Gilgal Refa'im

2 Nov 2011

Gilgal Refa'im, the wheel of giants, is a huge heap of stones in the form of a cairn on the Golan Heights, 65m in diameter and around 15m high. it sits at the centre of a concentric ring of stones - see http://popular-archaeology.com/issue/september-2011/article/solving-the-... . It is in a region known for its dolmens and in the Bible is associated with the 'bedstead of Og' - almost certainly some kind of megalithic tomb.

Gilgal Refa'im is surrounded by a large ring of stones which in turn encompasses four smaller rings of stacked stone walling that become progressively narrower in width. Each wall is connected in places by smaller walls - and in the centre is the cairn, made of small stones. The cairn covers a dolmen which is basically two five foot standing stones crowned by a large horizontal stone. The dolmen intself overlies a chamber - presumed to be for burial. No human remains have been found.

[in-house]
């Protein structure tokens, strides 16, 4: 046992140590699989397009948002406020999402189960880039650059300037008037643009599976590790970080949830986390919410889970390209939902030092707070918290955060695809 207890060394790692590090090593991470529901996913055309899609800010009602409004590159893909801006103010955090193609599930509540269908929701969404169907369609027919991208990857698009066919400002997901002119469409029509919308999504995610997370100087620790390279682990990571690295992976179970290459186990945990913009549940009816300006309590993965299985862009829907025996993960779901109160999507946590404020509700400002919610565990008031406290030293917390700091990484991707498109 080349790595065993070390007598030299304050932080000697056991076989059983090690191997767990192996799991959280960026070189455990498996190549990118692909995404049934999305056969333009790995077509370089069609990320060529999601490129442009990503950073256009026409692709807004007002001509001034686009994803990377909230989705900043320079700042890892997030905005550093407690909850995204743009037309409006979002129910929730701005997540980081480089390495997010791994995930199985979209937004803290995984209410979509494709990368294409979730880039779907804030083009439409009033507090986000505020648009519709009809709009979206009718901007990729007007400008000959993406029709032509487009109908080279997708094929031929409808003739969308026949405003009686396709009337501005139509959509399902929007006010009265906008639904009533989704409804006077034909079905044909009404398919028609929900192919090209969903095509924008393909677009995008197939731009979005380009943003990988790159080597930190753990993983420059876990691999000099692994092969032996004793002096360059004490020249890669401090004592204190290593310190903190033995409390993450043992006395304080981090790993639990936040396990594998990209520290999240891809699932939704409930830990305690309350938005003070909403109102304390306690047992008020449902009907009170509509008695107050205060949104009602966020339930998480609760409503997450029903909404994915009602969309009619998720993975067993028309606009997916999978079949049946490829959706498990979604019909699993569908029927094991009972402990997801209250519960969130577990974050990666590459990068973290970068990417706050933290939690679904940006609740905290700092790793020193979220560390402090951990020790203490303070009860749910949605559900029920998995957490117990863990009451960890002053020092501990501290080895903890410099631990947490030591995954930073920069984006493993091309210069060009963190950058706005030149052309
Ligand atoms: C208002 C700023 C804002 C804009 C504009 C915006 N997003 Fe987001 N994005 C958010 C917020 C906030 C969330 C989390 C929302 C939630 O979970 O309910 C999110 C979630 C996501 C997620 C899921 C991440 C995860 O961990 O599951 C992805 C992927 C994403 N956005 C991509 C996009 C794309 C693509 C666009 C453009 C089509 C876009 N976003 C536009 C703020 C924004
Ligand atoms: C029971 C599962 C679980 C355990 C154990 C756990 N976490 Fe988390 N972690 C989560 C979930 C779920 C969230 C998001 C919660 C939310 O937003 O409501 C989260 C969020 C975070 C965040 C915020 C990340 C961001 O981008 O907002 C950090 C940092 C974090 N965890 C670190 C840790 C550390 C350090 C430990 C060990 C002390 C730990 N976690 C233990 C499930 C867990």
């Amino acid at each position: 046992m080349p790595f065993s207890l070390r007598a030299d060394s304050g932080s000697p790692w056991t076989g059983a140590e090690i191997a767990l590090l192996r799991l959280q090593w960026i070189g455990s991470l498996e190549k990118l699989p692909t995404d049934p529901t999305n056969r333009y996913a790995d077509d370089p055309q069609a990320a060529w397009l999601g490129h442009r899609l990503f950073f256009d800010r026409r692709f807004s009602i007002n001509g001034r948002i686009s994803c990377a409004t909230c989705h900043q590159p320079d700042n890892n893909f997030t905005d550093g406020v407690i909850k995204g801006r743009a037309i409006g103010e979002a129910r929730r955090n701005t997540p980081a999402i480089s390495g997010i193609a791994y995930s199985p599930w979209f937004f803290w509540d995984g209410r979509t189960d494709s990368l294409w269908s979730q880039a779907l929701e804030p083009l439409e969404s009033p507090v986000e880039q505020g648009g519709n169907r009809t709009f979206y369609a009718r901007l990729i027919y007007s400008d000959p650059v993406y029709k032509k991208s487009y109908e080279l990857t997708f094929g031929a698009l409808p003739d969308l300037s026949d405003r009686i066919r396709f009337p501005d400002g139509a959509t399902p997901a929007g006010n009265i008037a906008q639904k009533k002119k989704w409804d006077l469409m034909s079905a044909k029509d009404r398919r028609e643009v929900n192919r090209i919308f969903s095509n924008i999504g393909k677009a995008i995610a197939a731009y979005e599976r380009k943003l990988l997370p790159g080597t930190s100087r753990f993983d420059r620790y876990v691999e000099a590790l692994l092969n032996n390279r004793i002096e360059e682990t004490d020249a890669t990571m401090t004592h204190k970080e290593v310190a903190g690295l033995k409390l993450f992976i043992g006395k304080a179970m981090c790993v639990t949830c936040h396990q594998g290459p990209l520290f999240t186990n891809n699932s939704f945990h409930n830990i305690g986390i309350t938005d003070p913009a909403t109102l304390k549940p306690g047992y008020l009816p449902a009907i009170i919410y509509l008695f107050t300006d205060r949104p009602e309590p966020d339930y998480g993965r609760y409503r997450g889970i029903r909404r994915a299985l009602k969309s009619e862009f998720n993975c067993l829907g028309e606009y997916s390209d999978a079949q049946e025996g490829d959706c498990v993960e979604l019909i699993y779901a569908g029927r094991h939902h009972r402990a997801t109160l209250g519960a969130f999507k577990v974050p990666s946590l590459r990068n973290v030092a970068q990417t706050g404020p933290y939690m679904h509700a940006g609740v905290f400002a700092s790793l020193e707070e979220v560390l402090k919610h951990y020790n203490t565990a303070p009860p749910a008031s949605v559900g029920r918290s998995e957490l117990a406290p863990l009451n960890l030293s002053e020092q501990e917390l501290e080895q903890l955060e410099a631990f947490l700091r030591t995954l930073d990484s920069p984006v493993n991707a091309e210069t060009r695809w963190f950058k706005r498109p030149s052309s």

The dolmen dates back to the Chalcolithic era, between roughly 4000 and 3000BC. This is when similar megalithic monuments were being constructed in Europe, which is interesting as in the early to mid 20th century it was thought megaliths spread out of regions such as Palestine, into Europe. Now, they can be seen as contemporary. Now, as far as interpretation on what they might have been used for there are a lot of competing theories. Dr Rami Arav, in the Biblical Archaeology Review, is of the opinion the dolmens were used for laying out corpses to be picked clean to the bones by carrion birds such as vultures and ravens. After the bones were cleaned they were placed in ossuaries - bone boxes. Rami Arav also thinks the Chalcolithic people might have migrated into the Levant from southern Anatolia - but that might just be coincidental in that excarnation was practised in both localities.

At www.thenational.ae/news/worldwide/middle-east/ancient-middle-eastern-sto... is a story from the Arabian Emirates and begins by saying the structures were first recorded by RAF pilots in the 1920s and then forgotten. They are found in Syria, Jordan, and Saudi Arabia - south to the Yemen.